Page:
His ghoulish look, atmospheric sound and theatrical presentation have always had as much to do with horror films as with Alice Cooper, and after appearances on the "Strangeland" and "Blair Witch 2" soundtracks, Marilyn Manson's music is again headed for the big screen.
He recently contributed an insidious version of "Tainted Love" to the "Not Another Teen Movie" soundtrack (see [article id="1450074"]"Marilyn Manson Cover 'Tainted Love,' Record Live DVD"[/article]), and he's currently exorcising other screen demons — literally. While he's working on material for his next album, which he hopes will be released next spring, he's putting together the opening theme, incidental score music and possibly a new single for "Resident Evil," a science-fiction zombie movie based on the splattery video game of the same name.
Manson was approached for the project earlier this year by director Paul Anderson ("Event Horizon," "Mortal Kombat") and was asked to work with composer Marco Beltrami ("Scream," "The Crow: Salvation") to create a contemporary and creative score.
"There's a lot of incidental items that I'm contributing to things that Marco does to help it be more cohesive," Manson said Tuesday before shuffling off to record a voiceover for an upcoming MTV animation series. "There will probably be about 10 bits of music, and most importantly the opening theme, which will carry itself through the whole movie."
For fans of traditional film scores, the music is a departure from the norm, but it may also be a shock to the systems of Manson's minions.
"It's the opposite of what people would expect from me," he said. "It's very classical in its composition, but very unclassical in its sound texture. I've tried to take the traditional method of film score and just use more interesting instrumentation. So it has an electronic feel to it while combining strings and traditional instruments as well."
Manson isn't working on "Resident Evil" with his longtime bandmates, bassist Twiggy Ramirez, guitarist John 5 and drummer Ginger Fish. Instead he's melding minds with Tim Skold (KMFDM, Skold), whom he originally recruited for the cover of "Tainted Love."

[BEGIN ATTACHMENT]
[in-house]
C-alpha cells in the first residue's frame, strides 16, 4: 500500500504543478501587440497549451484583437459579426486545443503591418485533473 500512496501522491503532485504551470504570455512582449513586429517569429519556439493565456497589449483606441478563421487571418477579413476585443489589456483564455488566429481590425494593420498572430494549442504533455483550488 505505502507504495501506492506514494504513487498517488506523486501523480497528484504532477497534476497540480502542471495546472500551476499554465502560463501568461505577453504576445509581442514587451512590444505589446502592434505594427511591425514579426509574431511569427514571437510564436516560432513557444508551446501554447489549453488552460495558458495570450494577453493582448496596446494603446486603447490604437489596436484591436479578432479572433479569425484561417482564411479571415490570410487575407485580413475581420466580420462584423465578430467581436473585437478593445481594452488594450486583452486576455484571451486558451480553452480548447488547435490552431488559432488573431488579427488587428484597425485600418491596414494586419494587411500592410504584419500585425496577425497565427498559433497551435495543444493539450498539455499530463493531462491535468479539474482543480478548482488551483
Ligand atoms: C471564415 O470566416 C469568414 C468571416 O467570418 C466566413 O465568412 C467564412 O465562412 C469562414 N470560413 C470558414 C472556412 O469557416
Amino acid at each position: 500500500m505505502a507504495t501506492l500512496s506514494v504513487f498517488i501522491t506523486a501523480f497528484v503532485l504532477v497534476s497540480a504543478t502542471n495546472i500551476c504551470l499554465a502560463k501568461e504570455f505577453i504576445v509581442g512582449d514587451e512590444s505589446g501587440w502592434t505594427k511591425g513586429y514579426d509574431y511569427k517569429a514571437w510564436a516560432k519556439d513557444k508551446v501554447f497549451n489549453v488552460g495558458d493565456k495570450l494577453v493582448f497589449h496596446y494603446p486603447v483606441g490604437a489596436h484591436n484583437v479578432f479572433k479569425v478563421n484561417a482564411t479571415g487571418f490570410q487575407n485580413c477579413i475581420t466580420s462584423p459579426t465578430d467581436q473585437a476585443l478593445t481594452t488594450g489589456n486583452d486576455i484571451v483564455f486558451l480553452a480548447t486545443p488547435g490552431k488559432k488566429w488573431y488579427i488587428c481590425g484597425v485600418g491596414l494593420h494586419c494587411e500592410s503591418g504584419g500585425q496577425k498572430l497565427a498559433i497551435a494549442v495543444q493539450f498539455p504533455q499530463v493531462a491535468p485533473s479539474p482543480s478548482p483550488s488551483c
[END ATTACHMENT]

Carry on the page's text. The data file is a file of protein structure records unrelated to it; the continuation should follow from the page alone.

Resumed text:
"That was our first project together, and it went so well that we just continued working," Manson said. "He's also helping out on the new Manson record. He's co-producing it at this point, and from what we've accomplished so far it's a great collaboration."
Although he wasn't nearly as involved in "Not Another Teen Movie" as he is with "Resident Evil," Manson was grateful to have the chance to rework Soft Cell's new wave hit "Tainted Love," itself a cover of a '60s track by Gloria Jones.
"They were looking for a track to fit into their film in a very conventional rock and roll soundtrack kind of way," Manson said. "They wanted to use 'Sweet Dreams' in particular, and I felt it had been used too many times in movies, so I wanted to record something else. And 'Tainted Love,' much like 'Sweet Dreams,' always had a different connotation in my mind. I wanted to focus on the 'tainted' part of the song and make it into something that was more dirty."
At the moment, Manson is plenty busy with "Resident Evil" and his next record. But he has already received offers to score other films that he won't name but hopes to get involved with.
"Scoring is something that comes very naturally for me," he said. "Whenever I'm making a record I always have so many visuals in my head, so it's great to be able to have an actual image in front of you and make music that goes with it. It's also nice for me not to worry about making music into a song that has a chorus and singing on it myself and just being able to sit down at a keyboard and compose things that create a mood or help things become as scary or sad or tense as it needs to be. It's a very powerful thing."